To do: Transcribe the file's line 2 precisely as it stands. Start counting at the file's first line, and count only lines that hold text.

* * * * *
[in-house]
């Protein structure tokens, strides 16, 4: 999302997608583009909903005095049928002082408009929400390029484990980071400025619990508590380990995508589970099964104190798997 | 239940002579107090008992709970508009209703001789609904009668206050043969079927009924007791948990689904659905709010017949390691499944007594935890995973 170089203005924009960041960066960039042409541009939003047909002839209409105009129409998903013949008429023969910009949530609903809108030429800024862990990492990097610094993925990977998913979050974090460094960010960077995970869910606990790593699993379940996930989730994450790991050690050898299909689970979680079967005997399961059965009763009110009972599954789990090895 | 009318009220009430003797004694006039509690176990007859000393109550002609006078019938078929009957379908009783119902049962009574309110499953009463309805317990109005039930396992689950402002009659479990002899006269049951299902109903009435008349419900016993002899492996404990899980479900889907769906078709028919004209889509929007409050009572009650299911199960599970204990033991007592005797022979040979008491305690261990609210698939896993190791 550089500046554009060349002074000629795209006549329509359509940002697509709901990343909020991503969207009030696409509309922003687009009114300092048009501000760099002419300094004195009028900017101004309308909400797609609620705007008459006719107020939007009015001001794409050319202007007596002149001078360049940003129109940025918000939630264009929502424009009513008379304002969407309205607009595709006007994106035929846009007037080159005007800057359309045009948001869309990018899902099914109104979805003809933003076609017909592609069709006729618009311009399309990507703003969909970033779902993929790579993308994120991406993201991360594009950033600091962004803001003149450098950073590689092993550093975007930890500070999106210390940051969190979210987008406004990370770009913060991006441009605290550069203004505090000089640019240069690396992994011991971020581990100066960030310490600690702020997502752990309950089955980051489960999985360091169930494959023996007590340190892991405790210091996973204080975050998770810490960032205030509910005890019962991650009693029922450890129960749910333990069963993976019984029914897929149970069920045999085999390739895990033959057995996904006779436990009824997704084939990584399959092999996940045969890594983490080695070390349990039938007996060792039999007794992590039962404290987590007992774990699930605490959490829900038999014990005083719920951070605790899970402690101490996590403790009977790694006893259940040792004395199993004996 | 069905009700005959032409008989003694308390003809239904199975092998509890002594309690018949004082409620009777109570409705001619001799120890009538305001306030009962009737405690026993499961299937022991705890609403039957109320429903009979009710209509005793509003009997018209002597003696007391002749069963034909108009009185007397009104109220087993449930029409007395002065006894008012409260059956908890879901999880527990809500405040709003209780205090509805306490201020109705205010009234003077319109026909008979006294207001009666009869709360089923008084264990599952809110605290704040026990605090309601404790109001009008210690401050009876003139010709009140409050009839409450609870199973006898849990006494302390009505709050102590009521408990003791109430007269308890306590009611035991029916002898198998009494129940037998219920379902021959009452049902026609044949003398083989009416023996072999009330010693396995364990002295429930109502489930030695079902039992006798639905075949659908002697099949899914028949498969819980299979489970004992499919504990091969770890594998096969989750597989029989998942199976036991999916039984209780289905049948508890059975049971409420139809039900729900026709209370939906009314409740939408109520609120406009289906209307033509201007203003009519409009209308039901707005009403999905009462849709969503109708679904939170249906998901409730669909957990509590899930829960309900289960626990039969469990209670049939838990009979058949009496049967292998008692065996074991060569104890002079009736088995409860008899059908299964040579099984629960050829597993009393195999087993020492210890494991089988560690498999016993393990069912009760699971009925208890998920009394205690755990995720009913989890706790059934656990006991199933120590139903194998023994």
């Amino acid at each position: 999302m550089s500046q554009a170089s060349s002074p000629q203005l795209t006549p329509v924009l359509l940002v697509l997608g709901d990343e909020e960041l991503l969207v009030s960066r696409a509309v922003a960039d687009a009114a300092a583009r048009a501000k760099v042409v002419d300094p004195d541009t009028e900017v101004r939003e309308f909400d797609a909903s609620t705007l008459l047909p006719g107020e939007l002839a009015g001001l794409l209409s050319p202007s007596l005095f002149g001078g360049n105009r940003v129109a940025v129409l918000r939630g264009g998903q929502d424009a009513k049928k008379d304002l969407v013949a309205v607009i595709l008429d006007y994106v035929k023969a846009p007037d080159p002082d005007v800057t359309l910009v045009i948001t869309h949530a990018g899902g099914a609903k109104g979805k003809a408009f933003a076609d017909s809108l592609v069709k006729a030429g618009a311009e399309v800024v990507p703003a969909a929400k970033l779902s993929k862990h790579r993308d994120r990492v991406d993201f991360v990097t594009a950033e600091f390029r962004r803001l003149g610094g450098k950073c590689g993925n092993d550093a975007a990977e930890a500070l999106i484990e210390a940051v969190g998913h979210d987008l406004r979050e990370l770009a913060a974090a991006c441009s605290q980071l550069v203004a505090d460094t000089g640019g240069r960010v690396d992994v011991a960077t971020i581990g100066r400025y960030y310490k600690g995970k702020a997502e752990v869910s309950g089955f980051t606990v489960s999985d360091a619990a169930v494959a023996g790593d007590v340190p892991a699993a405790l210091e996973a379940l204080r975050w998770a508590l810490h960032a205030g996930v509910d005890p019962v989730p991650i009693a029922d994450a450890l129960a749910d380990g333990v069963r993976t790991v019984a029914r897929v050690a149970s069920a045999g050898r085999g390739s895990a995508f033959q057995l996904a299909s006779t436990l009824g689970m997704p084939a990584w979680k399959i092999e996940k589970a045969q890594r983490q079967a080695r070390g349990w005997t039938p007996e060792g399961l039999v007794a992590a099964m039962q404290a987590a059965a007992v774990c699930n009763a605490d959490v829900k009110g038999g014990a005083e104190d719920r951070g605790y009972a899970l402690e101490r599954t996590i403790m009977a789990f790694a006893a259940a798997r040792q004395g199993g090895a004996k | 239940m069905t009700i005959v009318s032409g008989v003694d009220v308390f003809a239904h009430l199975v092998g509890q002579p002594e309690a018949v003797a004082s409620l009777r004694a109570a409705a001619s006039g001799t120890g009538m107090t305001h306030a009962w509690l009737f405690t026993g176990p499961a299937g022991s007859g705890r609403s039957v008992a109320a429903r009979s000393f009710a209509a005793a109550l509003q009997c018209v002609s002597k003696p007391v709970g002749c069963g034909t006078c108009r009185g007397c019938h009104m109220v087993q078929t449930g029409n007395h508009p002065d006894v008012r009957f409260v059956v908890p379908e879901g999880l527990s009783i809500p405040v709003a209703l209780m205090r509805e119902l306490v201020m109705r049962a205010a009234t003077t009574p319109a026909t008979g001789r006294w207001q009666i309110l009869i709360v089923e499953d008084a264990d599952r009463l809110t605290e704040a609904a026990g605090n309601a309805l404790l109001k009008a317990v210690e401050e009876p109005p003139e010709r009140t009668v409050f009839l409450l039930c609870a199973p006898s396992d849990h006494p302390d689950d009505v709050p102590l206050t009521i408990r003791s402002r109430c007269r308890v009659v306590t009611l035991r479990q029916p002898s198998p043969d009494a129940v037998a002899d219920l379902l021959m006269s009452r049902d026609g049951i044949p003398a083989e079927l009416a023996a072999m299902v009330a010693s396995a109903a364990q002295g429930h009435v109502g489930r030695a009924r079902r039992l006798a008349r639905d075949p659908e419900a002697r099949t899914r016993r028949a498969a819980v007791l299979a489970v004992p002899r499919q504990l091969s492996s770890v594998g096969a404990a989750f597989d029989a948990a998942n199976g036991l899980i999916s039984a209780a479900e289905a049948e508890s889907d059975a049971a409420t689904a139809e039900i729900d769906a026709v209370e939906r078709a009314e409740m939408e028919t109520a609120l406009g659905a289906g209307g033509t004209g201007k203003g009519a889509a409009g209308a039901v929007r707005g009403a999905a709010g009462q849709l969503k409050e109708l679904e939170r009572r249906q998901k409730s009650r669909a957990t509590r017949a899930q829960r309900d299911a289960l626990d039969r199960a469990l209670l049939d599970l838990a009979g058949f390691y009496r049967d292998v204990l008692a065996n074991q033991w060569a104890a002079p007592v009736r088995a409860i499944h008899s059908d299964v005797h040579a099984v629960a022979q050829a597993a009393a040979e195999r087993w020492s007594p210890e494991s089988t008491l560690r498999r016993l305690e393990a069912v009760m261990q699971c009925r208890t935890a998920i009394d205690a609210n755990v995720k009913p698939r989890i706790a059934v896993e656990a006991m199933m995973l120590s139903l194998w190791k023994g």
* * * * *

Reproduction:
């Protein structure tokens, strides 16, 4: 999302997608583009909903005095049928002082408009929400390029484990980071400025619990508590380990995508589970099964104190798997 | 239940002579107090008992709970508009209703001789609904009668206050043969079927009924007791948990689904659905709010017949390691499944007594935890995973 170089203005924009960041960066960039042409541009939003047909002839209409105009129409998903013949008429023969910009949530609903809108030429800024862990990492990097610094993925990977998913979050974090460094960010960077995970869910606990790593699993379940996930989730994450790991050690050898299909689970979680079967005997399961059965009763009110009972599954789990090895 | 009318009220009430003797004694006039509690176990007859000393109550002609006078019938078929009957379908009783119902049962009574309110499953009463309805317990109005039930396992689950402002009659479990002899006269049951299902109903009435008349419900016993002899492996404990899980479900889907769906078709028919004209889509929007409050009572009650299911199960599970204990033991007592005797022979040979008491305690261990609210698939896993190791 550089500046554009060349002074000629795209006549329509359509940002697509709901990343909020991503969207009030696409509309922003687009009114300092048009501000760099002419300094004195009028900017101004309308909400797609609620705007008459006719107020939007009015001001794409050319202007007596002149001078360049940003129109940025918000939630264009929502424009009513008379304002969407309205607009595709006007994106035929846009007037080159005007800057359309045009948001869309990018899902099914109104979805003809933003076609017909592609069709006729618009311009399309990507703003969909970033779902993929790579993308994120991406993201991360594009950033600091962004803001003149450098950073590689092993550093975007930890500070999106210390940051969190979210987008406004990370770009913060991006441009605290550069203004505090000089640019240069690396992994011991971020581990100066960030310490600690702020997502752990309950089955980051489960999985360091169930494959023996007590340190892991405790210091996973204080975050998770810490960032205030509910005890019962991650009693029922450890129960749910333990069963993976019984029914897929149970069920045999085999390739895990033959057995996904006779436990009824997704084939990584399959092999996940045969890594983490080695070390349990039938007996060792039999007794992590039962404290987590007992774990699930605490959490829900038999014990005083719920951070605790899970402690101490996590403790009977790694006893259940040792004395199993004996 | 069905009700005959032409008989003694308390003809239904199975092998509890002594309690018949004082409620009777109570409705001619001799120890009538305001306030009962009737405690026993499961299937022991705890609403039957109320429903009979009710209509005793509003009997018209002597003696007391002749069963034909108009009185007397009104109220087993449930029409007395002065006894008012409260059956908890879901999880527990809500405040709003209780205090509805306490201020109705205010009234003077319109026909008979006294207001009666009869709360089923008084264990599952809110605290704040026990605090309601404790109001009008210690401050009876003139010709009140409050009839409450609870199973006898849990006494302390009505709050102590009521408990003791109430007269308890306590009611035991029916002898198998009494129940037998219920379902021959009452049902026609044949003398083989009416023996072999009330010693396995364990002295429930109502489930030695079902039992006798639905075949659908002697099949899914028949498969819980299979489970004992499919504990091969770890594998096969989750597989029989998942199976036991999916039984209780289905049948508890059975049971409420139809039900729900026709209370939906009314409740939408109520609120406009289906209307033509201007203003009519409009209308039901707005009403999905009462849709969503109708679904939170249906998901409730669909957990509590899930829960309900289960626990039969469990209670049939838990009979058949009496049967292998008692065996074991060569104890002079009736088995409860008899059908299964040579099984629960050829597993009393195999087993020492210890494991089988560690498999016993393990069912009760699971009925208890998920009394205690755990995720009913989890706790059934656990006991199933120590139903194998023994």